The Cleveland Cascade is a 250-foot-long ornamental stairway near Lake Merritt in Oakland, California, with cascades in the center, designed in 1923 by Howard Gilkey. It opened with great civic pride as "one of the few things of this kind in the West". 
The Cascade was reportedly modeled after features in the hill towns of Italy. From the lakefront downhill end, wide concrete steps rise to a landing, then divide around a round-topped fountain niche and pool, and continue to the top following the middle landing as two narrow stairways on either side of a series of concrete bowls that form the cascade. Water flowed down over twenty concrete bowls past colored lights.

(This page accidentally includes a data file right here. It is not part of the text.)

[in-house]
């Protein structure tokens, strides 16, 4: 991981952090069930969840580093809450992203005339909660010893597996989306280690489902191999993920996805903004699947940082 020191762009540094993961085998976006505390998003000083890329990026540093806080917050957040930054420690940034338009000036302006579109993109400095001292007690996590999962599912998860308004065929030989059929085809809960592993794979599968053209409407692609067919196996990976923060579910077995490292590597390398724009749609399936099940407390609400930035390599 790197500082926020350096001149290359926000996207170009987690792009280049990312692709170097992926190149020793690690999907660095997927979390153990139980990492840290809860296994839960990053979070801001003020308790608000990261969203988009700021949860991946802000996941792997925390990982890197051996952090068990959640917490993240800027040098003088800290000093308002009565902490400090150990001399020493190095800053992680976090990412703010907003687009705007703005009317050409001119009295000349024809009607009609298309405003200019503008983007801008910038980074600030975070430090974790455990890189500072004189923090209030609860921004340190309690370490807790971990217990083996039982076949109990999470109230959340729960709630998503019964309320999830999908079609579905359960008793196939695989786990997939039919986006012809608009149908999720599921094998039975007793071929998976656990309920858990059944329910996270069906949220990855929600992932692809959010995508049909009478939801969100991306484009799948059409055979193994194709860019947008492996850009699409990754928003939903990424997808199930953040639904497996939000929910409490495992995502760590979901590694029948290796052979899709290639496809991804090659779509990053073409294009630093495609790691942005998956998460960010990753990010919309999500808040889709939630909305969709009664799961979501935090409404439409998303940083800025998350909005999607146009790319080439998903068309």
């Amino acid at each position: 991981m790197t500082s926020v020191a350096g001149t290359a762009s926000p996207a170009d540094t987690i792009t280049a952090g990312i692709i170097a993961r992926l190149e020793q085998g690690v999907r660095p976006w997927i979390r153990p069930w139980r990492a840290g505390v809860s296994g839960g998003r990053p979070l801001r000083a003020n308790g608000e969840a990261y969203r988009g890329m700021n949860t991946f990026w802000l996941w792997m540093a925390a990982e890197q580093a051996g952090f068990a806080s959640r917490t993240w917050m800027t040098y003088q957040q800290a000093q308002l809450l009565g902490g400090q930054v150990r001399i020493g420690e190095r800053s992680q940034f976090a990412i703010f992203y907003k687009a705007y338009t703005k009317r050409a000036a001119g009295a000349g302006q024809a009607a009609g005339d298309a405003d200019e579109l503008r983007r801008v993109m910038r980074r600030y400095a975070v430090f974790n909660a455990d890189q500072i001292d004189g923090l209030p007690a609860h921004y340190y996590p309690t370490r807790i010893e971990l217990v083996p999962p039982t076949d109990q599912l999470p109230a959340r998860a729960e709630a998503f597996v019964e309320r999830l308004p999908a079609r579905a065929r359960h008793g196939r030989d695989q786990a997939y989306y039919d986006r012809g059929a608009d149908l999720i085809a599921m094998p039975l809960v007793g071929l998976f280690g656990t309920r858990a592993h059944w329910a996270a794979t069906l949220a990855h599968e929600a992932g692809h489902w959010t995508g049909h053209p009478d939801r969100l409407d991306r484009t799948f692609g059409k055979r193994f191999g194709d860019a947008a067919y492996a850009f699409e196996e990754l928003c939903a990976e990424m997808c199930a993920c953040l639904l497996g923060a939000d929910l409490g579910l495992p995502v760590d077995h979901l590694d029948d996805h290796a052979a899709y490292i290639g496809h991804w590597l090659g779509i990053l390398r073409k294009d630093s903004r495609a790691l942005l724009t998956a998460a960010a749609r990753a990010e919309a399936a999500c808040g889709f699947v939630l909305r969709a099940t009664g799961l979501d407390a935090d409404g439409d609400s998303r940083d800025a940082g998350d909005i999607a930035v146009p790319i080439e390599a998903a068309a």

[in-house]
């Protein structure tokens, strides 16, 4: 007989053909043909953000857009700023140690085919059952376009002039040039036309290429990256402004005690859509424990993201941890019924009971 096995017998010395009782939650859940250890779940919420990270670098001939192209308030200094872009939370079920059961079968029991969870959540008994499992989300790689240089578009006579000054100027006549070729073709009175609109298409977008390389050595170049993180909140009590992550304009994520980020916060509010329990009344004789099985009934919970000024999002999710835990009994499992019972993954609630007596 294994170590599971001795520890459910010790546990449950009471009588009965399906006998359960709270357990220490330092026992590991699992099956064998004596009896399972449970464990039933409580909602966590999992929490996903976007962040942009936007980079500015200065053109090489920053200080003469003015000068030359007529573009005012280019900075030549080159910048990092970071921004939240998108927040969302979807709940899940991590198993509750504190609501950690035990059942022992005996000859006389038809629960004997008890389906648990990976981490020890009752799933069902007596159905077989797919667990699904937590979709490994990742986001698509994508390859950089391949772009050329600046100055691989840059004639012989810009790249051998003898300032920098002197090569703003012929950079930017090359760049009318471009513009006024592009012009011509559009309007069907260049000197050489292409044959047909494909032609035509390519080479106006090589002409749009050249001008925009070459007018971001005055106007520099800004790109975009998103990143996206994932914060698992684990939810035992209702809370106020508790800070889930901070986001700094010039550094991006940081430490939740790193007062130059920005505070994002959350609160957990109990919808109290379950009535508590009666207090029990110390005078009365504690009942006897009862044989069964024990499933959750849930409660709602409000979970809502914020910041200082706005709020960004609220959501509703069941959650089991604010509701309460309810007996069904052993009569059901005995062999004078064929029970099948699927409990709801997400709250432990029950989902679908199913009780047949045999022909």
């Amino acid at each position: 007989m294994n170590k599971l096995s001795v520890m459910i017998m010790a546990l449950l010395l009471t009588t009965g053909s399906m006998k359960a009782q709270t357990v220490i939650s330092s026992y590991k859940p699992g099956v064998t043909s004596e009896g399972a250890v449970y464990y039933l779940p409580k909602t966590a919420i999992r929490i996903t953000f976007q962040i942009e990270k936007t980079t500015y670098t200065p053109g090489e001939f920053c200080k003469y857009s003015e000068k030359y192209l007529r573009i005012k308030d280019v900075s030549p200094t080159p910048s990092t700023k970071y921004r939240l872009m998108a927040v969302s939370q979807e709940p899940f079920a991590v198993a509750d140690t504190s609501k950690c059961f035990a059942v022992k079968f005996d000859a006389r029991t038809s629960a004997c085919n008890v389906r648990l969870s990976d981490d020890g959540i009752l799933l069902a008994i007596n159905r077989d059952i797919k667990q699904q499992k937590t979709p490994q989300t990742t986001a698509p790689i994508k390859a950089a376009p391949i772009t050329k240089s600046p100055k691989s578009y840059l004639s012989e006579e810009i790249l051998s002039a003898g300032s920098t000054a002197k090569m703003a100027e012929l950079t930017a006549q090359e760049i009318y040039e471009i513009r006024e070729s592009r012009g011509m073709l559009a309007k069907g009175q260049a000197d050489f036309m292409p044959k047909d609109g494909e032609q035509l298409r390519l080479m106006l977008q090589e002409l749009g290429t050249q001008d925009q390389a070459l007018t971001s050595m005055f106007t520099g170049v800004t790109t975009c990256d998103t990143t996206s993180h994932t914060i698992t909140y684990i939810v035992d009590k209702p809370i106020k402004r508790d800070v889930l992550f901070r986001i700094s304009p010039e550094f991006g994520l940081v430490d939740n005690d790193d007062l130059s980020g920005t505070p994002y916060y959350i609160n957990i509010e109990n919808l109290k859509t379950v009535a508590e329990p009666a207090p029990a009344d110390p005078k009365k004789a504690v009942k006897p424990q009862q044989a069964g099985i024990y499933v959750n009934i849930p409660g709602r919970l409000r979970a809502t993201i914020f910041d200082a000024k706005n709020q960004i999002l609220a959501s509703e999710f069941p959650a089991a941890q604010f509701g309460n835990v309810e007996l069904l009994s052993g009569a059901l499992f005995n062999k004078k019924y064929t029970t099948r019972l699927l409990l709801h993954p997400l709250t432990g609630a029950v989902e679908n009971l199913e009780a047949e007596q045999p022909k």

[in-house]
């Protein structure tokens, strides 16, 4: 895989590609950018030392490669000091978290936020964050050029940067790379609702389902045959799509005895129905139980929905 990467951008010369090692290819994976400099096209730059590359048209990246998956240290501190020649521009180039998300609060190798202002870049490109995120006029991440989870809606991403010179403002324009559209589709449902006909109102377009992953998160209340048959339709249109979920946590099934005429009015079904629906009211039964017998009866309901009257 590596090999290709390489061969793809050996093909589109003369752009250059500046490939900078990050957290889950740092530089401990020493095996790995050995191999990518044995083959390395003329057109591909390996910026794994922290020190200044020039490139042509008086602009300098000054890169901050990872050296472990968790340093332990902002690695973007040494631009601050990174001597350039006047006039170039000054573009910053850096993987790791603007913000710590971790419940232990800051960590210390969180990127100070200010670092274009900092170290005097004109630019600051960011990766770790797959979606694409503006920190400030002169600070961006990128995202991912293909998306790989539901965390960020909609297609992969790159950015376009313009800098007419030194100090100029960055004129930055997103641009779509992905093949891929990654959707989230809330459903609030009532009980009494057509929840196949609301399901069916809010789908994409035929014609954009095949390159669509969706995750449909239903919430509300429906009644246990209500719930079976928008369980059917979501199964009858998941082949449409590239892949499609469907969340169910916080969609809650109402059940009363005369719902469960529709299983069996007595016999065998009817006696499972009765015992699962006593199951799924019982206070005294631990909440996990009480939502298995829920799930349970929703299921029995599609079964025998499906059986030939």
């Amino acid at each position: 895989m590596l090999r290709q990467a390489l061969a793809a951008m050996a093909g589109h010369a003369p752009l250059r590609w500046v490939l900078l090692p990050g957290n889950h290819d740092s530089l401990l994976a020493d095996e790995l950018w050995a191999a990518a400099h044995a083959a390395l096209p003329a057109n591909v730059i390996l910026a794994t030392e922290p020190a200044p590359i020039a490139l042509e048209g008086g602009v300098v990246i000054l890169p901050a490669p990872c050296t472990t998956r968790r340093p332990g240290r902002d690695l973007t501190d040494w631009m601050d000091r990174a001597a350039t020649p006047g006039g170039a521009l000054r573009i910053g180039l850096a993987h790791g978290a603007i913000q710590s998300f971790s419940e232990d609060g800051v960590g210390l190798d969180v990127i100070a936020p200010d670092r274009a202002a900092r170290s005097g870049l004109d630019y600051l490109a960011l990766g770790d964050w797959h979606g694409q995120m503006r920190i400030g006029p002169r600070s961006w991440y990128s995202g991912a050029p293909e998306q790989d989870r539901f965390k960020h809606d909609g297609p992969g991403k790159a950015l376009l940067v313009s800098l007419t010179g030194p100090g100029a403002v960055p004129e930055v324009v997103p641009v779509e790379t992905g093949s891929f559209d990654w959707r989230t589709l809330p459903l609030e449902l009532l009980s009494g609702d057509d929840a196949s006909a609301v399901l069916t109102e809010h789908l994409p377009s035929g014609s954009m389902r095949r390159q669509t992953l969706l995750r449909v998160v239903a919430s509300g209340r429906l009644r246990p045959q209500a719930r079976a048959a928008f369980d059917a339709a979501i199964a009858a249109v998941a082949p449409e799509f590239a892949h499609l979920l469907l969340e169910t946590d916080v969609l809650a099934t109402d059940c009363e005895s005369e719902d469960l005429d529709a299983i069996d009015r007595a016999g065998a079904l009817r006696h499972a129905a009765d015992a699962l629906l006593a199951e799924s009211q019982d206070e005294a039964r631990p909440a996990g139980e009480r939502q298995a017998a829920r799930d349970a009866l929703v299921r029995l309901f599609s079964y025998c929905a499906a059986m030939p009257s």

It was adequately maintained into the early 1940s but then began to suffer from neglect and resulting disrepair. Until about 1950 the bowls were illuminated at night by colored lights, and an electric pump returned water from the pool to the top of the cascade. The lights and water were shut off sometime in the 1950s, and the bowls were filled in. As “Cleveland Stairs,” the Cascade never lost its popularity. The feature is an active pedestrian thoroughfare and popular with joggers.
Over the past decade efforts have been underway to restore the Cascade to its past glory.